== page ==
circuit equivalent circuit models or equations to figure
    out the circuit relevant behavior -- the induced field
    and EMFs are be essential to the physics, but
    circuit theory gives you circuit theoretic models that
    account for the field coupled behaviors without
    the need to model them in literal/physical detail.
  11. Jun 23, 2007 #10


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    I think you have half the picture.
    You should try thinking of an inductor as an energy storage device.
    An inductor will try to maintain the current as the magnetic field collapses.

    What happens with a stand alone coil when you open the switch?

    Say in your attachment, when you switch off the device, the needle will once again deflect.
    But, there is a difference.
    What is the difference?
  12. Jun 25, 2007 #11
    Thanks alot NoTime. That pretty much explains everything.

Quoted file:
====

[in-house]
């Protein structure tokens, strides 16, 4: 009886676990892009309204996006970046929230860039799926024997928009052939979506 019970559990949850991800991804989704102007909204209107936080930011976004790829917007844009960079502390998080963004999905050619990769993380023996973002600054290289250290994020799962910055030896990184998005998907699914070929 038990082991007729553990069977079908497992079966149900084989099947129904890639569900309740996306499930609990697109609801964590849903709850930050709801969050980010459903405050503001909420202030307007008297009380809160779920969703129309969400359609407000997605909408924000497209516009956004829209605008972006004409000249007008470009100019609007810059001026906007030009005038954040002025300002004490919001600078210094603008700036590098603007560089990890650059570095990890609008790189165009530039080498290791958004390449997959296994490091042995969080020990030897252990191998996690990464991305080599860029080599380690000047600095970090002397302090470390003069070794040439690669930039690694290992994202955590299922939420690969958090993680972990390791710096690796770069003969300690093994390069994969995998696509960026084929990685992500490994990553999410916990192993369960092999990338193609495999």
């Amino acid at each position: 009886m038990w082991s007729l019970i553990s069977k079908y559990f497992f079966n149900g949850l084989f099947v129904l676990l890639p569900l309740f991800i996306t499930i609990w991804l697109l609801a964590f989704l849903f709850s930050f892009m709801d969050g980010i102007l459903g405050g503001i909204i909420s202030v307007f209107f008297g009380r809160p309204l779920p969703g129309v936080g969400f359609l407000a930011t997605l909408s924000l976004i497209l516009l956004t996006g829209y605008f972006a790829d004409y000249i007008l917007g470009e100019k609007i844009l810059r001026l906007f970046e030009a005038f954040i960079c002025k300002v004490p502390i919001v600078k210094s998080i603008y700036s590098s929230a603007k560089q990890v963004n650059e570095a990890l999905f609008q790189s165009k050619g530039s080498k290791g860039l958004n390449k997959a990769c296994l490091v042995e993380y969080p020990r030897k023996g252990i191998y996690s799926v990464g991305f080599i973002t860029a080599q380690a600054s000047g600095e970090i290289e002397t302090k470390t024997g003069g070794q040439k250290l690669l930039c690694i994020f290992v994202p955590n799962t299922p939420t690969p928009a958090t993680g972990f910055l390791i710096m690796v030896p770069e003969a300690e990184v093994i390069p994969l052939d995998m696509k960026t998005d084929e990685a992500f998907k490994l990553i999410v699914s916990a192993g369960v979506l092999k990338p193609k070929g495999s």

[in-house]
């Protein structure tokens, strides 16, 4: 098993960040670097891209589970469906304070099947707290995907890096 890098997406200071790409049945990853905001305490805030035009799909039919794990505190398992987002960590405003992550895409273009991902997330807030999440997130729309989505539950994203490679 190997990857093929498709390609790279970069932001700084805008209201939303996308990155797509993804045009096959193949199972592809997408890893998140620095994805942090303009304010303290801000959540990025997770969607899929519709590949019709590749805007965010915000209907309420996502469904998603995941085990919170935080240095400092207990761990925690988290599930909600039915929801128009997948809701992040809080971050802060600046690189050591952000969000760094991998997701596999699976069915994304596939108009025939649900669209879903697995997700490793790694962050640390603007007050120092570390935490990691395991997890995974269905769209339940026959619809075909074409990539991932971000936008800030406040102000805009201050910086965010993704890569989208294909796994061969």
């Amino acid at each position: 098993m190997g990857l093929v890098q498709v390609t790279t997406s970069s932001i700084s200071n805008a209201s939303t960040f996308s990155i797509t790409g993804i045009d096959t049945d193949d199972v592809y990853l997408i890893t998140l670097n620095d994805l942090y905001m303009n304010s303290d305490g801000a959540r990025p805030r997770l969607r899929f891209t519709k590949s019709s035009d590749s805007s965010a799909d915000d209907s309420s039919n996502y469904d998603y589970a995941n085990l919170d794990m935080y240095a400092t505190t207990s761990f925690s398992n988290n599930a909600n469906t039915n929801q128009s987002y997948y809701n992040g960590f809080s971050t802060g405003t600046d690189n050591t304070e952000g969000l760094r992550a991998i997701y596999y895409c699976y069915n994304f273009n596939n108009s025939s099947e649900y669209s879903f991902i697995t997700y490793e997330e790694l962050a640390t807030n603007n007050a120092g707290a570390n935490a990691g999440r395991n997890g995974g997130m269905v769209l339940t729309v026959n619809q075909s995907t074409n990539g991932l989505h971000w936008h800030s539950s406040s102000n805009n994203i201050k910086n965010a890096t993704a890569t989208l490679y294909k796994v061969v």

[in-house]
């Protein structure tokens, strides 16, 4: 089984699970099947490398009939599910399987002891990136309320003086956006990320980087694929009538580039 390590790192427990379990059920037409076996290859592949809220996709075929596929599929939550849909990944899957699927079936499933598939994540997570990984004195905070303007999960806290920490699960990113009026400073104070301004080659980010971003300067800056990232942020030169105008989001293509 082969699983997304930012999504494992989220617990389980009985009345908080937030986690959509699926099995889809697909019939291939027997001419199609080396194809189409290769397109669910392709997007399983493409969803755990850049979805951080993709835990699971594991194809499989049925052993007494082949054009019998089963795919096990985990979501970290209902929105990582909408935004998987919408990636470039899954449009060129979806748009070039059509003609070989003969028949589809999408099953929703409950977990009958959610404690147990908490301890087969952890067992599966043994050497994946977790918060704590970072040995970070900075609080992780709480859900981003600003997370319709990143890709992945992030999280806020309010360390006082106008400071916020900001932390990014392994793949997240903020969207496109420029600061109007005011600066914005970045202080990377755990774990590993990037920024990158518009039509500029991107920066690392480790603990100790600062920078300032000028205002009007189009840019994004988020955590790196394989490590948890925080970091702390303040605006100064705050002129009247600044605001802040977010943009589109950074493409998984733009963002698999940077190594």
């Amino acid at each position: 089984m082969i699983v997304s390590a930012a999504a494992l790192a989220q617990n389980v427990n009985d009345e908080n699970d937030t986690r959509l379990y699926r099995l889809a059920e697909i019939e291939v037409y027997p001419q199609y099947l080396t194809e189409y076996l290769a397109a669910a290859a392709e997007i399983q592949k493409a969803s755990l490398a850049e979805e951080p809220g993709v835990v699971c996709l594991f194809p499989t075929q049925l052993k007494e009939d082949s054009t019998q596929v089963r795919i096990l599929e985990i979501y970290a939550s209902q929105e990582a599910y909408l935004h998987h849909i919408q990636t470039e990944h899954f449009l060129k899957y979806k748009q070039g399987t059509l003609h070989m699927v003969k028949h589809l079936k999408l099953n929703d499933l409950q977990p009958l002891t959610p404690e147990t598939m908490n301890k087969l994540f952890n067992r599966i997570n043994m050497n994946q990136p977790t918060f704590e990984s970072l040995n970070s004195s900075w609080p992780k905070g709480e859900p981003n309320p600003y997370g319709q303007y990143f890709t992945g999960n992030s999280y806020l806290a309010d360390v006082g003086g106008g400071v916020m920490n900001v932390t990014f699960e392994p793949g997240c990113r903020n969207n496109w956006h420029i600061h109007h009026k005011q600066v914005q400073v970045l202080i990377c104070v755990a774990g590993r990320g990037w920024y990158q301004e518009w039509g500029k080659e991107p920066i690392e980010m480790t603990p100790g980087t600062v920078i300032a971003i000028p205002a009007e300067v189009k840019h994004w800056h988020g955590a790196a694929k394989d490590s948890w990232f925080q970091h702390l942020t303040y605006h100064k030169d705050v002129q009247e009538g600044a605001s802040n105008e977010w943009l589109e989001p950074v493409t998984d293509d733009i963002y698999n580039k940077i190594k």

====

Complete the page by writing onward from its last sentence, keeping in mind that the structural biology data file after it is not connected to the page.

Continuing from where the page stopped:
13. Jul 14, 2007 #12
    Where can inductance be used to benefit and installation?

    And also operating principals of induction motors?
  14. Jul 14, 2007 #13


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    One example would be to use an inductor to prevent damages to a load due to rapid changes in current/current spikes. These inductors are called chokes.

  15. Jul 15, 2007 #14
    is high power factor good or bad? and why?
  16. Jul 15, 2007 #15


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    Do not repost the same question twice; especially if its a homework question.